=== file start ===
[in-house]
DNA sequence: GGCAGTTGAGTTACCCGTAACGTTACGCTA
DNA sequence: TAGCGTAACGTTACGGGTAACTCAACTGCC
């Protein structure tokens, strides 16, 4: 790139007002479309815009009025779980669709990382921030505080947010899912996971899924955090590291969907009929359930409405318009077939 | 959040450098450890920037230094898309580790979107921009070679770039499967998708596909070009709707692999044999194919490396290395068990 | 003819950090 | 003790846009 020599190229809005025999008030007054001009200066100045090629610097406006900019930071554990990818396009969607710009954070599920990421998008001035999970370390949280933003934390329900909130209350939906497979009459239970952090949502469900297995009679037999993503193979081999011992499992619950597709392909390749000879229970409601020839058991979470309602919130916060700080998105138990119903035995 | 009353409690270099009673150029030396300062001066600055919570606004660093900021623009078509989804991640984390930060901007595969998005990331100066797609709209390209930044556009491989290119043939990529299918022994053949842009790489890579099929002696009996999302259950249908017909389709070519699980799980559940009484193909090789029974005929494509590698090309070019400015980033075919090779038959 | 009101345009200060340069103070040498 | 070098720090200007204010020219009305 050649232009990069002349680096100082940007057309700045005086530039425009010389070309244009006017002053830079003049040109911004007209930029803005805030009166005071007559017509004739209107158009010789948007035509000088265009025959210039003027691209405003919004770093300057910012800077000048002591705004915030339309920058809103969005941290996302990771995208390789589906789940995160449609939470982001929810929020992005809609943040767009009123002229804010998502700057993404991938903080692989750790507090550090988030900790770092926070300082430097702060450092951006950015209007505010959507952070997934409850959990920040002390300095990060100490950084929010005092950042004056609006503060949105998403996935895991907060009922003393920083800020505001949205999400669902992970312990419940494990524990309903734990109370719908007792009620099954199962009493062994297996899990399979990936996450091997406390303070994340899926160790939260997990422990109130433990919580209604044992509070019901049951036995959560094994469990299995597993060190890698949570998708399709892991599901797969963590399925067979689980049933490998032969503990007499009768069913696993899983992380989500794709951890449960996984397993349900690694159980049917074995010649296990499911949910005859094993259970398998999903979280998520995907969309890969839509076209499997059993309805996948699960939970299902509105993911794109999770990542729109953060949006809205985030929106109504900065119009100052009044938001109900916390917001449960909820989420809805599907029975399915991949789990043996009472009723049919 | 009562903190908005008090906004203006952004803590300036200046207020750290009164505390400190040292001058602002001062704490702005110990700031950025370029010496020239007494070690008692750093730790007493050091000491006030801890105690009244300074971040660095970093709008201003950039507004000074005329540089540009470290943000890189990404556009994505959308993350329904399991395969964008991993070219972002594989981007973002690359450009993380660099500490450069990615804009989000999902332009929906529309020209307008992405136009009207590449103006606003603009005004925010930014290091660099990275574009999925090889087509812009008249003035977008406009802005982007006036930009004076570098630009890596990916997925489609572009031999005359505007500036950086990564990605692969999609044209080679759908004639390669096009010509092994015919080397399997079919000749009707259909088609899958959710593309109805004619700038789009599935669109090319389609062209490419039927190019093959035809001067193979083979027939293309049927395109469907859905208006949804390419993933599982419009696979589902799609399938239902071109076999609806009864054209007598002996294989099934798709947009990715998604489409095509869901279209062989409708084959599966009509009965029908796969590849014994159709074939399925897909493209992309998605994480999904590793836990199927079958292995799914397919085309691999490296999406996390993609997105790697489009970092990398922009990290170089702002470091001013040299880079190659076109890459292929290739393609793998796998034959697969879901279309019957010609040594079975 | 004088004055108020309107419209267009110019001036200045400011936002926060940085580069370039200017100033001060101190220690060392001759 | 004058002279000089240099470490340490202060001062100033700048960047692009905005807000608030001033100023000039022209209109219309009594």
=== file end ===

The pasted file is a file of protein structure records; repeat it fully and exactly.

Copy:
[in-house]
DNA sequence: GGCAGTTGAGTTACCCGTAACGTTACGCTA
DNA sequence: TAGCGTAACGTTACGGGTAACTCAACTGCC
């Protein structure tokens, strides 16, 4: 790139007002479309815009009025779980669709990382921030505080947010899912996971899924955090590291969907009929359930409405318009077939 | 959040450098450890920037230094898309580790979107921009070679770039499967998708596909070009709707692999044999194919490396290395068990 | 003819950090 | 003790846009 020599190229809005025999008030007054001009200066100045090629610097406006900019930071554990990818396009969607710009954070599920990421998008001035999970370390949280933003934390329900909130209350939906497979009459239970952090949502469900297995009679037999993503193979081999011992499992619950597709392909390749000879229970409601020839058991979470309602919130916060700080998105138990119903035995 | 009353409690270099009673150029030396300062001066600055919570606004660093900021623009078509989804991640984390930060901007595969998005990331100066797609709209390209930044556009491989290119043939990529299918022994053949842009790489890579099929002696009996999302259950249908017909389709070519699980799980559940009484193909090789029974005929494509590698090309070019400015980033075919090779038959 | 009101345009200060340069103070040498 | 070098720090200007204010020219009305 050649232009990069002349680096100082940007057309700045005086530039425009010389070309244009006017002053830079003049040109911004007209930029803005805030009166005071007559017509004739209107158009010789948007035509000088265009025959210039003027691209405003919004770093300057910012800077000048002591705004915030339309920058809103969005941290996302990771995208390789589906789940995160449609939470982001929810929020992005809609943040767009009123002229804010998502700057993404991938903080692989750790507090550090988030900790770092926070300082430097702060450092951006950015209007505010959507952070997934409850959990920040002390300095990060100490950084929010005092950042004056609006503060949105998403996935895991907060009922003393920083800020505001949205999400669902992970312990419940494990524990309903734990109370719908007792009620099954199962009493062994297996899990399979990936996450091997406390303070994340899926160790939260997990422990109130433990919580209604044992509070019901049951036995959560094994469990299995597993060190890698949570998708399709892991599901797969963590399925067979689980049933490998032969503990007499009768069913696993899983992380989500794709951890449960996984397993349900690694159980049917074995010649296990499911949910005859094993259970398998999903979280998520995907969309890969839509076209499997059993309805996948699960939970299902509105993911794109999770990542729109953060949006809205985030929106109504900065119009100052009044938001109900916390917001449960909820989420809805599907029975399915991949789990043996009472009723049919 | 009562903190908005008090906004203006952004803590300036200046207020750290009164505390400190040292001058602002001062704490702005110990700031950025370029010496020239007494070690008692750093730790007493050091000491006030801890105690009244300074971040660095970093709008201003950039507004000074005329540089540009470290943000890189990404556009994505959308993350329904399991395969964008991993070219972002594989981007973002690359450009993380660099500490450069990615804009989000999902332009929906529309020209307008992405136009009207590449103006606003603009005004925010930014290091660099990275574009999925090889087509812009008249003035977008406009802005982007006036930009004076570098630009890596990916997925489609572009031999005359505007500036950086990564990605692969999609044209080679759908004639390669096009010509092994015919080397399997079919000749009707259909088609899958959710593309109805004619700038789009599935669109090319389609062209490419039927190019093959035809001067193979083979027939293309049927395109469907859905208006949804390419993933599982419009696979589902799609399938239902071109076999609806009864054209007598002996294989099934798709947009990715998604489409095509869901279209062989409708084959599966009509009965029908796969590849014994159709074939399925897909493209992309998605994480999904590793836990199927079958292995799914397919085309691999490296999406996390993609997105790697489009970092990398922009990290170089702002470091001013040299880079190659076109890459292929290739393609793998796998034959697969879901279309019957010609040594079975 | 004088004055108020309107419209267009110019001036200045400011936002926060940085580069370039200017100033001060101190220690060392001759 | 004058002279000089240099470490340490202060001062100033700048960047692009905005807000608030001033100023000039022209209109219309009594």